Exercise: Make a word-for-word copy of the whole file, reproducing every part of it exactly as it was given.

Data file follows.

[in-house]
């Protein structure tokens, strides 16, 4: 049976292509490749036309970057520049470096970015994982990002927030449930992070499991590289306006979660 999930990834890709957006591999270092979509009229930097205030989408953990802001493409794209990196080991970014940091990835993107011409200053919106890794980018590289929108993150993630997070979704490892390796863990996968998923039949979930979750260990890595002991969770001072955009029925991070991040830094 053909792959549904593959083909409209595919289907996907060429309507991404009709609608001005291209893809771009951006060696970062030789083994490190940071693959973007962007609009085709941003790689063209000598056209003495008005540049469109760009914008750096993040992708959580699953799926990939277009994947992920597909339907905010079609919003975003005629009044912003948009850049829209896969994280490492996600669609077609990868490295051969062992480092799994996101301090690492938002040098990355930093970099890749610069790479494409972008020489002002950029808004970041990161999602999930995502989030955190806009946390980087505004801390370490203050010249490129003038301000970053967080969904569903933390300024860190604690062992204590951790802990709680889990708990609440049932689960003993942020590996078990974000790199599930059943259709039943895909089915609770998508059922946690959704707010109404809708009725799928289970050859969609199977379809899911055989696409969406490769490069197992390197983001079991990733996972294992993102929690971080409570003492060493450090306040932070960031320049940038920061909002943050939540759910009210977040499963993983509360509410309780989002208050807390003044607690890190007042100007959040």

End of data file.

[in-house]
């Protein structure tokens, strides 16, 4: 049976292509490749036309970057520049470096970015994982990002927030449930992070499991590289306006979660 999930990834890709957006591999270092979509009229930097205030989408953990802001493409794209990196080991970014940091990835993107011409200053919106890794980018590289929108993150993630997070979704490892390796863990996968998923039949979930979750260990890595002991969770001072955009029925991070991040830094 053909792959549904593959083909409209595919289907996907060429309507991404009709609608001005291209893809771009951006060696970062030789083994490190940071693959973007962007609009085709941003790689063209000598056209003495008005540049469109760009914008750096993040992708959580699953799926990939277009994947992920597909339907905010079609919003975003005629009044912003948009850049829209896969994280490492996600669609077609990868490295051969062992480092799994996101301090690492938002040098990355930093970099890749610069790479494409972008020489002002950029808004970041990161999602999930995502989030955190806009946390980087505004801390370490203050010249490129003038301000970053967080969904569903933390300024860190604690062992204590951790802990709680889990708990609440049932689960003993942020590996078990974000790199599930059943259709039943895909089915609770998508059922946690959704707010109404809708009725799928289970050859969609199977379809899911055989696409969406490769490069197992390197983001079991990733996972294992993102929690971080409570003492060493450090306040932070960031320049940038920061909002943050939540759910009210977040499963993983509360509410309780989002208050807390003044607690890190007042100007959040």